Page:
Three lessons we needed from Dr. King’s “I’ve been to the mountaintop”

Let’s revisit his final speech.

Dr. Martin Luther King Jr. was radical. In his last speech, he rallied Memphis sanitation workers who were striking to gain better working conditions. King dropped many gems throughout the speech, but we want to focus on three about unity, non-violence, and economic withdrawal. To read the full text, check out this link.

1. Unity is imperative.

Firstly, King called for unity on all fronts. When he opens his speech, the first thing he does is call attention to movements in Nairobi and Johannesburg. By looking at liberation from this global lens, King was challenging the idea that what we faced in America was unique.

After all, South Africa’s Apartheid government used slavery and Jim Crow to anchor a period of injustice for the country, and its effects are longstanding. This mirrors the impact that slavery and Jim Crow has had on the U.S., and that is because white supremacy is a global construct. Looking to today, this unity is still important as Haitian migrants and Ukrainian refugees are subject to two different sets of treatment.

Source: Office of Refugee Resettlement

While the latter reaps the benefits of whiteness, Haitian migrants are being turned away at borders and having legislation that made against them. The contrasts in the treatment of these two groups are jarring, and they remind us that the fight for liberation is ongoing.

In the words of King, “We’ve gotta give ourselves to this struggle until the end.”

2. Non-violence is disobedience.

Sadly, the struggle did not begin or end with King. To this day, police violence continues to impact the Black community disproportionately. Just recently, Keenan Anderson, a teacher in Los Angeles, died as a result of being tased by police officers.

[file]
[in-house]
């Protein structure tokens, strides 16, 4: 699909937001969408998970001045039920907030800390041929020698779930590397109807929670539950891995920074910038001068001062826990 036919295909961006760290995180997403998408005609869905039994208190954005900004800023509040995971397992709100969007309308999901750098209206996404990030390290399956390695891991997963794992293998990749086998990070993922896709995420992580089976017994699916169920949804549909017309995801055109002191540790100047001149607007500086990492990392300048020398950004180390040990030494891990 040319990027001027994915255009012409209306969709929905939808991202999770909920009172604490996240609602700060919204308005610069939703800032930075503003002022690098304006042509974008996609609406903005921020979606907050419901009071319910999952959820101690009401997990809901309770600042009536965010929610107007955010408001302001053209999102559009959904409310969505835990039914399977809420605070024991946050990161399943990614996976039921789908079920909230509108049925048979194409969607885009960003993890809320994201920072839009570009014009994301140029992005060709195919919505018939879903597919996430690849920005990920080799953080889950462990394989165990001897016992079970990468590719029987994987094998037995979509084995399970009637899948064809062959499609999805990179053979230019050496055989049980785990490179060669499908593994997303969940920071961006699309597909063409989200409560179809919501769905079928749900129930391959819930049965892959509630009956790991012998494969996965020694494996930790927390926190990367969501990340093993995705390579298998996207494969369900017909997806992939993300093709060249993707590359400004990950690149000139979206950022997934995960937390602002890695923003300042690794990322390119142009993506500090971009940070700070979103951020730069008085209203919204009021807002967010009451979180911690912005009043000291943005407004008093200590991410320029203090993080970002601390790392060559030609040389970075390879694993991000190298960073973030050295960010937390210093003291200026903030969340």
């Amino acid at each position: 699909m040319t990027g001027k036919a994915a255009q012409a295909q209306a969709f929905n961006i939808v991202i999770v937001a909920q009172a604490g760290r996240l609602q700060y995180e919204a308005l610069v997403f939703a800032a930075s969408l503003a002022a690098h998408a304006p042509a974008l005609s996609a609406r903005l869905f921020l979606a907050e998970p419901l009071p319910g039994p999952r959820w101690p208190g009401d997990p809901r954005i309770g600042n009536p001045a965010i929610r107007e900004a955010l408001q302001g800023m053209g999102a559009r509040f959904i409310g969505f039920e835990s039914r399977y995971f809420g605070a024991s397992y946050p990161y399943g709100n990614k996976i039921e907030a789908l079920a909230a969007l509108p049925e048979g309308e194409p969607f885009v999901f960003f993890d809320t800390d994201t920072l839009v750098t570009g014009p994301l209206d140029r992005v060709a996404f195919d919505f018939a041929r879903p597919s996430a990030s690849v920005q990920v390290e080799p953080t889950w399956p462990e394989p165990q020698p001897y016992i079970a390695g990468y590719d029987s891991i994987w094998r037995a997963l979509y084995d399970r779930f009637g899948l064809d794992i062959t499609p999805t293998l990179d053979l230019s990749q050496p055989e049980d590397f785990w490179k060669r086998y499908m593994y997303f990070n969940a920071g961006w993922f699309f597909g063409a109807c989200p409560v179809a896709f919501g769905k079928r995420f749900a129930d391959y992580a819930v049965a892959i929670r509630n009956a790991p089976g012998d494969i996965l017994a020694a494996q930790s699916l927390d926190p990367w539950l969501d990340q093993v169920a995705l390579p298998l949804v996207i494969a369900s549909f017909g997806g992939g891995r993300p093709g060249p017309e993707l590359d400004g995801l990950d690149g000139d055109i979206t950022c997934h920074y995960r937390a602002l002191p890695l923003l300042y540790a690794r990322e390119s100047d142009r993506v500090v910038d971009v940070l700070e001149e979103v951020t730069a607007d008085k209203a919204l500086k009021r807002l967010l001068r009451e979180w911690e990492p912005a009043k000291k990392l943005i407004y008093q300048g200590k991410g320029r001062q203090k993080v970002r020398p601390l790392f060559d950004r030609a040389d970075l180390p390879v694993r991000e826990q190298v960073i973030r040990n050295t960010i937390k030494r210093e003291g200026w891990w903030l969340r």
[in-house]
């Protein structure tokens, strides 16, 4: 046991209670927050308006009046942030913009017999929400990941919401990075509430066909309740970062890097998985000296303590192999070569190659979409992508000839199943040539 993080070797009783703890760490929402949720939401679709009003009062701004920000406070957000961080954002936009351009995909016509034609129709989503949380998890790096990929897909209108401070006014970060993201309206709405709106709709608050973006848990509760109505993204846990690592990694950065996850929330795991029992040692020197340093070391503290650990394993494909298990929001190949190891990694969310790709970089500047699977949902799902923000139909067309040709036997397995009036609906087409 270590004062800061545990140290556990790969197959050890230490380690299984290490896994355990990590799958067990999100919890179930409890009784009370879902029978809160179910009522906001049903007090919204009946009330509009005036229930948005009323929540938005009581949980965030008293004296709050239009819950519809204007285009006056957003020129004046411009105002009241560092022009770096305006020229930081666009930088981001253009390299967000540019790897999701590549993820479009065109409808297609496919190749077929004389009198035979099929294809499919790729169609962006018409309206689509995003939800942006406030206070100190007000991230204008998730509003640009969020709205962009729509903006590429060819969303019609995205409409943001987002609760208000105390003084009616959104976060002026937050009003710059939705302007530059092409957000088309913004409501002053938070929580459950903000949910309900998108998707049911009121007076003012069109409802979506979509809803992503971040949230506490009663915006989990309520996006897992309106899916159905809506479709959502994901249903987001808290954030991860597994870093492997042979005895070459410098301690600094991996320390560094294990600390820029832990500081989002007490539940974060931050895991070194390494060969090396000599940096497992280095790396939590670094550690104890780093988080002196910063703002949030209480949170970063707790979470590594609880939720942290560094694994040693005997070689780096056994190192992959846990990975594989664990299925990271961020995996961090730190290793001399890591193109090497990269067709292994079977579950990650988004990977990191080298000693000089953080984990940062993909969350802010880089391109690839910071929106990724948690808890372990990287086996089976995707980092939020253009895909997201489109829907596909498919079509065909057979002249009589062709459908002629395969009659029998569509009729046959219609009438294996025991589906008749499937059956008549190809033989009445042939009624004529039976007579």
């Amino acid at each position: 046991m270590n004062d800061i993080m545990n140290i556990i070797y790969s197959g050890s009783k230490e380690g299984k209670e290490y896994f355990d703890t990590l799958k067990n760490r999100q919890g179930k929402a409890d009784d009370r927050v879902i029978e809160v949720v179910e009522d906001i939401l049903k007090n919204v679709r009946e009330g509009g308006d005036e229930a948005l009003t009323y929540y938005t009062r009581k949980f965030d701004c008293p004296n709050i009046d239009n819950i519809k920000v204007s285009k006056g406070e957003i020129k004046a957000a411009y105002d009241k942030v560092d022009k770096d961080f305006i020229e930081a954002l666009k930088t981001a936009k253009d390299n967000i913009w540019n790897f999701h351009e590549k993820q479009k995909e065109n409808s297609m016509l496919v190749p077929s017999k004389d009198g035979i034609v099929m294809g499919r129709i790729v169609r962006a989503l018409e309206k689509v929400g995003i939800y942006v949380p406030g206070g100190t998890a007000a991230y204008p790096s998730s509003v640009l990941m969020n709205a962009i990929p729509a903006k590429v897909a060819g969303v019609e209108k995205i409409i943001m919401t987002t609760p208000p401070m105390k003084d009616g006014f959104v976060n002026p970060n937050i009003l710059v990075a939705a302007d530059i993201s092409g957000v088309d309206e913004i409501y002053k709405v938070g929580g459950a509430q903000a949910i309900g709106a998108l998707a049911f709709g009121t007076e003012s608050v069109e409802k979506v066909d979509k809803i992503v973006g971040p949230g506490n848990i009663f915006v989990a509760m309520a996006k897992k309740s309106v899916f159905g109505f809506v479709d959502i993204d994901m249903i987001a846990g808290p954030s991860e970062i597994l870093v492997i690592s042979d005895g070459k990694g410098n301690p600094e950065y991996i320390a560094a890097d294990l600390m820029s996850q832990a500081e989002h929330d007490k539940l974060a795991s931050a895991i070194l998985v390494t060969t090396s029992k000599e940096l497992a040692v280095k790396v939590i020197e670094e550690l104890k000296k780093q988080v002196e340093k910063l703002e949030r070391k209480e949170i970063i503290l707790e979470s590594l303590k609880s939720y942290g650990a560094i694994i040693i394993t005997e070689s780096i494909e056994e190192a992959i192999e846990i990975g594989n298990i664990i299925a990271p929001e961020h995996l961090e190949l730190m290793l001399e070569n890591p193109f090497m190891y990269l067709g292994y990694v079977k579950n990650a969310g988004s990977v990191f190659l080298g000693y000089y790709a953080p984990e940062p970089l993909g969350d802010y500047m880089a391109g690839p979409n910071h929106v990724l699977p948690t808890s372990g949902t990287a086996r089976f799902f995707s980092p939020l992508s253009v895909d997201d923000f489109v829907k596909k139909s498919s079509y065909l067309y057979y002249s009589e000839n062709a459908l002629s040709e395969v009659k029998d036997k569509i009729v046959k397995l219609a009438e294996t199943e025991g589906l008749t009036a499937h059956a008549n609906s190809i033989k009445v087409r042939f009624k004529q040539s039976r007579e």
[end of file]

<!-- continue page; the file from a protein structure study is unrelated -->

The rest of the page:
Anderson was a teacher and father, and he was also the cousin of Black Lives Matter co-founder Patrisse Cullors. Anderson’s death is yet another entry on a too-long list of police brutality victims. In 2020, we saw demonstrations and marches in response to this violence, but we never saw concrete changes.

Congress took knees in kente stoles and still proceeded to inflate police budgets. In the wake of this, revisiting King’s strategies are paramount to pushing the movement forward. One key strategy was non-violence as disobedience.

The first principle of his non-violence strategy is resistance. This is the part that is constantly misconstrued. When people hear “non-violence,” they interpret it as acceptance, but this was not part of King’s strategy. Instead, it was a resistance that was “aggressive spiritually, mentally, and emotionally.”

Credit: NPR.

Non-violence was a strategy of approaching the three evils King wanted to eradicate: poverty, racism, and militarism. In King’s own words, “It is no longer a choice between violence and nonviolence in this world; it’s nonviolence or nonexistence.”

One of the ways he approached non-violence was through direct action.

3. We must develop unselfishness.

Part of the struggle is sacrifice. As some have pointed out in the wake of BLM scams, leaders like Dr. King died without riches, so promoting activism as a lifestyle is fundamentally flawed.

When speaking to the workers in Memphis, King focused on sacrifice a lot. He quoted scripture when he noted, “If I do not stop to help this man, what will happen to him?”

King emphasized this scripture because centering the sanitation workers was imperative in getting them their rights. Still today, we see workers battling for basic human rights.

Source: TikTok.

A recent viral TikTok showed an Amazon worker falling into a septic tank. After showering at home, he headed back to work. This story is indicative of the ongoing struggle that Amazon workers face.

However, these workers cannot win this fight alone, which is why King said, “Let us develop a kind of dangerous unselfishness.” As we celebrate MLK Day, it is important to embrace his legacy in totality because he was radical too. Check out this excerpt of him speaking below:

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